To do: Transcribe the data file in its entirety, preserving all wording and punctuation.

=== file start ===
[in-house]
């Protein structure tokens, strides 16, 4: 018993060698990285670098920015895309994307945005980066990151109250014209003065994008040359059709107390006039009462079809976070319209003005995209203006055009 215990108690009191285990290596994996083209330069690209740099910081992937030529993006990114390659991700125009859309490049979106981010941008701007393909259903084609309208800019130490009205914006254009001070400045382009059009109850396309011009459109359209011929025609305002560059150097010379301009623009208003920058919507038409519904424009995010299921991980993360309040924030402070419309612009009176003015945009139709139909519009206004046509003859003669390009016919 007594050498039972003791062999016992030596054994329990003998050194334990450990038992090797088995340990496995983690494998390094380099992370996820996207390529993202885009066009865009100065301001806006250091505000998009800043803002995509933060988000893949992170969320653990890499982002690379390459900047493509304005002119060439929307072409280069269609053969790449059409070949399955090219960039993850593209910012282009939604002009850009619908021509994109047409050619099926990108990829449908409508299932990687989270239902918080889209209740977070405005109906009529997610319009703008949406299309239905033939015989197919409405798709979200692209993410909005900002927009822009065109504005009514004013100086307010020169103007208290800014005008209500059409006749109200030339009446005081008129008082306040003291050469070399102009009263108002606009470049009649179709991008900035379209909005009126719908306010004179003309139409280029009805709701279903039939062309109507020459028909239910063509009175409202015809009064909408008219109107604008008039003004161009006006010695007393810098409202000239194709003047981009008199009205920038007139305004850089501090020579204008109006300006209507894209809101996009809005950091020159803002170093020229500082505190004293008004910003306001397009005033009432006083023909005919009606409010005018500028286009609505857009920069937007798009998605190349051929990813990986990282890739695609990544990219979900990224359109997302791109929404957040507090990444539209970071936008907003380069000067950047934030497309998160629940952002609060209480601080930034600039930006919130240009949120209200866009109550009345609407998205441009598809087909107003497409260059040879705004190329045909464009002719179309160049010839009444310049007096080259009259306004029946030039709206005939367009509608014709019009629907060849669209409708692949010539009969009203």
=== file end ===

[in-house]
């Protein structure tokens, strides 16, 4: 018993060698990285670098920015895309994307945005980066990151109250014209003065994008040359059709107390006039009462079809976070319209003005995209203006055009 215990108690009191285990290596994996083209330069690209740099910081992937030529993006990114390659991700125009859309490049979106981010941008701007393909259903084609309208800019130490009205914006254009001070400045382009059009109850396309011009459109359209011929025609305002560059150097010379301009623009208003920058919507038409519904424009995010299921991980993360309040924030402070419309612009009176003015945009139709139909519009206004046509003859003669390009016919 007594050498039972003791062999016992030596054994329990003998050194334990450990038992090797088995340990496995983690494998390094380099992370996820996207390529993202885009066009865009100065301001806006250091505000998009800043803002995509933060988000893949992170969320653990890499982002690379390459900047493509304005002119060439929307072409280069269609053969790449059409070949399955090219960039993850593209910012282009939604002009850009619908021509994109047409050619099926990108990829449908409508299932990687989270239902918080889209209740977070405005109906009529997610319009703008949406299309239905033939015989197919409405798709979200692209993410909005900002927009822009065109504005009514004013100086307010020169103007208290800014005008209500059409006749109200030339009446005081008129008082306040003291050469070399102009009263108002606009470049009649179709991008900035379209909005009126719908306010004179003309139409280029009805709701279903039939062309109507020459028909239910063509009175409202015809009064909408008219109107604008008039003004161009006006010695007393810098409202000239194709003047981009008199009205920038007139305004850089501090020579204008109006300006209507894209809101996009809005950091020159803002170093020229500082505190004293008004910003306001397009005033009432006083023909005919009606409010005018500028286009609505857009920069937007798009998605190349051929990813990986990282890739695609990544990219979900990224359109997302791109929404957040507090990444539209970071936008907003380069000067950047934030497309998160629940952002609060209480601080930034600039930006919130240009949120209200866009109550009345609407998205441009598809087909107003497409260059040879705004190329045909464009002719179309160049010839009444310049007096080259009259306004029946030039709206005939367009509608014709019009629907060849669209409708692949010539009969009203």